The FBI secretly launched an encrypted messaging system for criminals in a yearslong international sting operation. The operation, jointly conceived by Australia and the FBI, saw devices with the ANOM app secretly distributed among criminals, allowing police to monitor their chats about drug smuggling, money laundering and even murder plots.
As Vice reported based on Hughes’ work, Anom started in 2018 after police shut down Phantom Secure, an encrypted device network used mostly (the FBI alleges exclusively) by drug traffickers and other organized criminals. An unnamed informant, who had previously sold Phantom Secure phones, told the FBI they were building a “next generation” encrypted device called Anom. The informant offered the system to the FBI and Australian Federal Police in exchange for a reduced sentence on criminal charges, then agreed to sell Anom phones to their existing distribution network that catered to organized crime, giving the new system credibility.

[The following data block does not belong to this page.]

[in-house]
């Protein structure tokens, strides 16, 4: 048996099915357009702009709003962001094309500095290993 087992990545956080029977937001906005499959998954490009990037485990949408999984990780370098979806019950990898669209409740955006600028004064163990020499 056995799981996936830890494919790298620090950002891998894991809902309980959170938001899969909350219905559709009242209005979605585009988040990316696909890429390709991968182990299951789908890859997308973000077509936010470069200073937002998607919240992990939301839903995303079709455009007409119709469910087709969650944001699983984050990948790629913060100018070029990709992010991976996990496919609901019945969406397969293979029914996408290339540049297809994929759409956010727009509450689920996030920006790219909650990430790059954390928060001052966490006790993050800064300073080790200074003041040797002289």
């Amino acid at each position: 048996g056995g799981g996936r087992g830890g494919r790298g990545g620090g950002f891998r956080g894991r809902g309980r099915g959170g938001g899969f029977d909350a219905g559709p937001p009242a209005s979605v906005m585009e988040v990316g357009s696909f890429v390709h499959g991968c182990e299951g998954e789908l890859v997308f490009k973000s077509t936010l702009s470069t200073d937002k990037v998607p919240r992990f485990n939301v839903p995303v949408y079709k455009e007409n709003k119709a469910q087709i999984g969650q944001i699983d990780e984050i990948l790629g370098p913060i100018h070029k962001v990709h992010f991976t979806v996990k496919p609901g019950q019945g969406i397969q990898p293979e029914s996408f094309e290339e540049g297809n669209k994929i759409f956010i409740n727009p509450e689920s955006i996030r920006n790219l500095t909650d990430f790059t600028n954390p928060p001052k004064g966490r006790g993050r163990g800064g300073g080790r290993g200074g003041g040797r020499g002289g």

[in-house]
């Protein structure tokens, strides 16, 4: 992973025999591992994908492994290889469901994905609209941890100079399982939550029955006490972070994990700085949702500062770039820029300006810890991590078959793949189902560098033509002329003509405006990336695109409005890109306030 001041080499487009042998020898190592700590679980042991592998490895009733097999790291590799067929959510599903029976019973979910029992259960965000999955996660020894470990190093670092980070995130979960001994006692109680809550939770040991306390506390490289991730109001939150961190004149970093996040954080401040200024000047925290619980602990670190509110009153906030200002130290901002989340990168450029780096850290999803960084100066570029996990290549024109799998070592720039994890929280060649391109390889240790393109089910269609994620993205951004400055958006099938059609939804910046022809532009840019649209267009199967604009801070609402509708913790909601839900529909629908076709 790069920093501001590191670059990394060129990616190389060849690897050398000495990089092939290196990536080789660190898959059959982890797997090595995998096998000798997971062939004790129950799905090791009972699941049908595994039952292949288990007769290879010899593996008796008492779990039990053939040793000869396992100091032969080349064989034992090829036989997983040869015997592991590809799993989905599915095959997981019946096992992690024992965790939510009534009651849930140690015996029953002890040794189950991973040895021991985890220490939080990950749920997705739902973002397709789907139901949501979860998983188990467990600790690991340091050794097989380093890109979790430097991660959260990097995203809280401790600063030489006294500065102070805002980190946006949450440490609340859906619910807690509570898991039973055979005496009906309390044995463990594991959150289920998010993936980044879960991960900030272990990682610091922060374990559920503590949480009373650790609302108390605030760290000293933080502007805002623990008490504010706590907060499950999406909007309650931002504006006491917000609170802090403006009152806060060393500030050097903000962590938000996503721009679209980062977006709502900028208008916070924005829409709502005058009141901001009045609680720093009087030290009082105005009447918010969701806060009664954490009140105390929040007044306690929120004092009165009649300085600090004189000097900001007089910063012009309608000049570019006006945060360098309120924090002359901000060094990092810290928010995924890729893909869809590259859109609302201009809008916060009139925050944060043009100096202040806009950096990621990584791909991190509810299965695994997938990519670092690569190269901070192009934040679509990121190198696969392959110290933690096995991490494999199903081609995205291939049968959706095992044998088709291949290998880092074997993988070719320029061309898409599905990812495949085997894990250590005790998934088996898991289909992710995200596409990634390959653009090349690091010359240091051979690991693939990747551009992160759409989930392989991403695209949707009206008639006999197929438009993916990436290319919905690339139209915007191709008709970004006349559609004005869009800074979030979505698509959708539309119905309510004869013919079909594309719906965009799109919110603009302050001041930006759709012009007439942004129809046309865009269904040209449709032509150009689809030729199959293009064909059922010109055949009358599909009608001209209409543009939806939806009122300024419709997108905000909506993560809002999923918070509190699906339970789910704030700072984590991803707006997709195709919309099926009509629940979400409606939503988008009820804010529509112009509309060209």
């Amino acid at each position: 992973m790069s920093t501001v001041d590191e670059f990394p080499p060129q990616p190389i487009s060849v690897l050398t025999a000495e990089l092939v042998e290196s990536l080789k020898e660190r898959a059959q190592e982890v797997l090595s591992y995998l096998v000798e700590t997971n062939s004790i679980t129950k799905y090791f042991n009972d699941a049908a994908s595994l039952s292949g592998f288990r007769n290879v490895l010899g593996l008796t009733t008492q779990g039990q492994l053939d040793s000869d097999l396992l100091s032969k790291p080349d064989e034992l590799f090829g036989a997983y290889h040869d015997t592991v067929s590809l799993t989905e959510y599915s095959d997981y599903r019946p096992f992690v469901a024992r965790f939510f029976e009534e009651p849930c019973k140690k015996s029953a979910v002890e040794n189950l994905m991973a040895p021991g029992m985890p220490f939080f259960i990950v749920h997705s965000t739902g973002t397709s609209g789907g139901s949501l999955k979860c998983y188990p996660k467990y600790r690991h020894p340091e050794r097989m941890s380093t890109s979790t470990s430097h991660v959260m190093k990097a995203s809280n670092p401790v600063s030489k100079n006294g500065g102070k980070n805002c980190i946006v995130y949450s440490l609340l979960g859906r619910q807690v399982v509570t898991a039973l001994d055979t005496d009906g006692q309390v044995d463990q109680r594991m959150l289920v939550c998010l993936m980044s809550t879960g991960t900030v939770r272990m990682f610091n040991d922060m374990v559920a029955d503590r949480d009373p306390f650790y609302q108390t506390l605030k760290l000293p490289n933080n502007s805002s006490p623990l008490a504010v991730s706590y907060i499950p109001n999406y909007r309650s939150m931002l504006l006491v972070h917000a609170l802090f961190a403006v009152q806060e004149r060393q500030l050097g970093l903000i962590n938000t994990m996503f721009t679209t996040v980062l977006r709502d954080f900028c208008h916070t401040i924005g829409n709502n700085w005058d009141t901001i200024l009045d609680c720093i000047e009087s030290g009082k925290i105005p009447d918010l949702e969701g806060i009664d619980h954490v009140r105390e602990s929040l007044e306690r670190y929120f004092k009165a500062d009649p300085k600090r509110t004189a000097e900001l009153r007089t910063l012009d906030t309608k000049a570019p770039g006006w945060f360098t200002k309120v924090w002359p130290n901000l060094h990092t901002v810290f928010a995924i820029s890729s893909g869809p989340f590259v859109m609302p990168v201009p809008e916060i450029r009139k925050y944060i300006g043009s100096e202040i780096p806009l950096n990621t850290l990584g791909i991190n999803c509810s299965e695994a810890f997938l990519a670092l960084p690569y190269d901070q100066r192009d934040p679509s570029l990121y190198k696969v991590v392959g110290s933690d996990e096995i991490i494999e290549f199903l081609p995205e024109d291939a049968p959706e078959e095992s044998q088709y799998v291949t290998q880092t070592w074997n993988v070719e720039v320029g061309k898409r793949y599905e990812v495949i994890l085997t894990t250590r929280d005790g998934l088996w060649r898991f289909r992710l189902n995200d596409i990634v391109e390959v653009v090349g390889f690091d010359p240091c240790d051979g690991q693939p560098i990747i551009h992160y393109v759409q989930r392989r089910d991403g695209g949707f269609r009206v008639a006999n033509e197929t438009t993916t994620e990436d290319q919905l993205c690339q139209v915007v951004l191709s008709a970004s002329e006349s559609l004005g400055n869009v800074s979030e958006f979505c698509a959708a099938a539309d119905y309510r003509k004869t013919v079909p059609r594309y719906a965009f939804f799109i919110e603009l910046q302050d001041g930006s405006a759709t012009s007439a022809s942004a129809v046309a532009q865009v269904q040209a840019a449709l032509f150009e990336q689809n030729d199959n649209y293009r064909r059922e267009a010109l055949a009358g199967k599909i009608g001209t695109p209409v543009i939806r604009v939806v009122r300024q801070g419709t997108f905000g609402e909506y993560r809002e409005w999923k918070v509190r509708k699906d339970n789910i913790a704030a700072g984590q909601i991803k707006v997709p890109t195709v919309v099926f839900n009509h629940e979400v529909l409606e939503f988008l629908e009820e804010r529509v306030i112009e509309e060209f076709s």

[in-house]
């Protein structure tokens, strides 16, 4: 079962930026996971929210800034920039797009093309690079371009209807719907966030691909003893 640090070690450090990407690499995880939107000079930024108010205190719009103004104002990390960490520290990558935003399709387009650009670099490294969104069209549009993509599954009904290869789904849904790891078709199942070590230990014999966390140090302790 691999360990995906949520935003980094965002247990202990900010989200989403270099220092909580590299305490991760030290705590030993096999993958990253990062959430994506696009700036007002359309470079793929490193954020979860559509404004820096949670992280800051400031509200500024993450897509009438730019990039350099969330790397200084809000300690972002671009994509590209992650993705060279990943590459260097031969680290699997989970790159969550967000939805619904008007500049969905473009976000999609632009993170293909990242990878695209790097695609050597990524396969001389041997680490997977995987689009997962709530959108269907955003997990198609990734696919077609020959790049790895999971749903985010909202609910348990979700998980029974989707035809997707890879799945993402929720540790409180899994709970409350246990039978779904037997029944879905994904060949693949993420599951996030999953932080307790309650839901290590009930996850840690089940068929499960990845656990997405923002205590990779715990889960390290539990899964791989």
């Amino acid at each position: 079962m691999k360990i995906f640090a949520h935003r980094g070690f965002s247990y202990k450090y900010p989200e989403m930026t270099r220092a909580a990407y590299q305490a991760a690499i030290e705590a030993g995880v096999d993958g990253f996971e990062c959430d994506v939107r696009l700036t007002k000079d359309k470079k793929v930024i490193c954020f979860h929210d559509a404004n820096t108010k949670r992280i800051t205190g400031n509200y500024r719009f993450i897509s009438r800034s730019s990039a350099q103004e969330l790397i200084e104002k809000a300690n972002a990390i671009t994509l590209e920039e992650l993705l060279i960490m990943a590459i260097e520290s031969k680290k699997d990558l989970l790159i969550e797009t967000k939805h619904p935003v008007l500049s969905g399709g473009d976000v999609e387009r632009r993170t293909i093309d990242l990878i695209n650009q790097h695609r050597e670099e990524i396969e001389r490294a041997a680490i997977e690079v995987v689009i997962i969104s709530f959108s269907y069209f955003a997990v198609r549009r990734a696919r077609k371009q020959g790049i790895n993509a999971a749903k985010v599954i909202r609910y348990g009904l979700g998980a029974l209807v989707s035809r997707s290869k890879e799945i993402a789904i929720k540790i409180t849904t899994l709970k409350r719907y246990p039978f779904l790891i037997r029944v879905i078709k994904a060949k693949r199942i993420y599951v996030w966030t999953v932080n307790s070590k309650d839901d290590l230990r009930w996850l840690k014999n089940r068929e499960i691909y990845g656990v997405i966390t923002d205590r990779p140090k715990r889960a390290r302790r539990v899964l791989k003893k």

More than 800 suspected criminals have been arrested worldwide after being tricked into using an FBI-run encrypted messaging app, officials say. Australian Prime Minister Scott Morrison said the operation had “struck a heavy blow against organized crime” around the world.
European Union police agency Europol described Operation Trojan Shield/Greenlight as the “biggest ever law enforcement operation against encrypted communication”.
The operation, code-named Trojan Shield, represented a breakthrough for law enforcement, which has struggled in recent years to penetrate the increasingly high-tech covert communications of criminals. Although the authorities have cracked or shut down encrypted platforms in the past — such as one called EncroChat that the police in Europe successfully hacked — this is the first known instance in which officials have controlled an entire encrypted network from its inception.
In total, some 9,000 police officers around the world were involved in the sting.
Calvin Shivers of the FBI’s Criminal Investigative Division said the operation had enabled police agencies to “turn the tables on criminal organizations”, with intelligence gathered preventing murders and a number of other crimes.
“We were actually able to see photographs of hundreds of tons of cocaine that were concealed in shipments of fruit,” he said.
The FBI is expected to present more details later on Tuesday.